Outgoing U.S. Ambassador William Brownfield is leaving Colombia on a better note than he left his previous post as ambassador to Venezuela.
One of Brownfield’s last acts as the U.S. representative in Venezuela was to send President Chavez a red T-shirt with the phrase, “Uh Ah, Brownfield is going,” in a clear jibe at the Chavez re-election campaign slogan, “Uh Ah, Chavez is not going.”
According to a report by Colombian weekly magazine Semana, Brownfield will leave Colombia on much better terms, with the belief that Colombia has improved protection of human rights and restored state institutions, despite the controversy of U.S. military bases on Colombian soil, and the fact that Brownfield didn’t see the passage of the stalled free trade agreement.
Incoming U.S.ambassador Michael McKinley will arrive in Colombia under a different atmosphere than his predecessor, as many analysts believe that although Colombia is still one of the best friends of the U.S. in the region, the Andean nation is no longer among the priorities of U.S. foreign policy.
“Although Brownfield sought a friendly relationship and tried to communicate the decisions of its government well, today Colombia has a low profile with the government of Barack Obama,” said Horacio Godoy, director of international relations at Bogota‘s University del Norte.
Godoy believes that although Brownfield was media-savvy and able to dodge tricky questions with humor, he struggled because he was restricted by the limited power that the U.S. gives its diplomatic corps.
“Although he was sociable, conversational and struck a chord with the media, and also knew the problems of the region, we did not see him playing a leading role,” Godoy said.
One of the things that Brownfield will be remembered for was the cooperation he oversaw between the U.S. and the Colombian justice system regarding the extradition of Colombian paramilitaries to the U.S., despite occasional friction with the Supreme Court.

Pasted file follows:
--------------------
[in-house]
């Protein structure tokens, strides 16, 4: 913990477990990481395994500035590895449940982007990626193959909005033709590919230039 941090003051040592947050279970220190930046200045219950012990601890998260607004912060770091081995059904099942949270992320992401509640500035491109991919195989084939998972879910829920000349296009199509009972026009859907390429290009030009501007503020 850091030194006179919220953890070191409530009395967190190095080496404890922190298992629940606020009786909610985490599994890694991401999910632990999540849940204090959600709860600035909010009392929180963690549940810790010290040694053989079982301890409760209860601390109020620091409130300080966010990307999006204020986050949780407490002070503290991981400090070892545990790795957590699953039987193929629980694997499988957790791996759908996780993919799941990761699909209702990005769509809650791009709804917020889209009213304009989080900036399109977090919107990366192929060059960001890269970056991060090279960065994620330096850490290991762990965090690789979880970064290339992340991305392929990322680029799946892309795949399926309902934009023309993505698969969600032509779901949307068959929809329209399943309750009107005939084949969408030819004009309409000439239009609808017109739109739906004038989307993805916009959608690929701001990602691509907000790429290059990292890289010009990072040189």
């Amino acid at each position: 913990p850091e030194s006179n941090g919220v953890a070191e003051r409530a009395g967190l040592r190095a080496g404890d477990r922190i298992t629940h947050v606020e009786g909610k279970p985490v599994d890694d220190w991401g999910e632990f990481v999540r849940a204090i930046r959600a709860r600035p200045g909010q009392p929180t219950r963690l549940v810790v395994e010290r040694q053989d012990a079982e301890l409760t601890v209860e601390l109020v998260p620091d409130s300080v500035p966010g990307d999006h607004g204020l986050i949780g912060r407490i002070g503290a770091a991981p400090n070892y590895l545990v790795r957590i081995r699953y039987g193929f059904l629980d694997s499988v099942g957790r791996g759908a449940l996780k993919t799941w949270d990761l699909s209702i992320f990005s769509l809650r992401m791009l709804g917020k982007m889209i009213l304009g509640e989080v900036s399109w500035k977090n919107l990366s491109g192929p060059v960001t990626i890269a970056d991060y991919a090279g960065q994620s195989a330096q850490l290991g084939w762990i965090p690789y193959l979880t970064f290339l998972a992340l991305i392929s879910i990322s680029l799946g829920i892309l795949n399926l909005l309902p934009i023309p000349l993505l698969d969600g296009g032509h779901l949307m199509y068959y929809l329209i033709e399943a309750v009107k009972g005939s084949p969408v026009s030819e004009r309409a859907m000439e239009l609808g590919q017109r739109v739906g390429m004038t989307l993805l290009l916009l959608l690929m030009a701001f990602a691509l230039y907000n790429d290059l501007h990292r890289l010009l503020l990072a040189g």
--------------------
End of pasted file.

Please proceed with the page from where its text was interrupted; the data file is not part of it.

Paramilitaries extradited to the U.S. will now be concentrated in two Miami prisons, from which they will testify in Colombia’s Justice and Peace process.
“What happened with the paramilitaries is a glimmer of hope because it represents that the United States respect the agreements with Colombia,” said Colombian senator, Juan Manuel Galan.
Some Colombian political analysts believe that the new Santos administration will focus less on the “special relationship” developed with the U.S. during the Uribe era, and concentrate more on diversifying foreign policy, by looking to other parts of the world and strengthening regional ties.
While others, such as Professor Godoy, believe that the new Colombian government will make an improvement on the diplomatic staff in the U.S. during the Uribe presidency.
“Uribe failed with Carolina Barco and Andres Pastrana; they did not know how to do politics in Washington. Santos has more knowledge of the international public, and Gabriel Silva is an excellent ambassador,” Godoy said.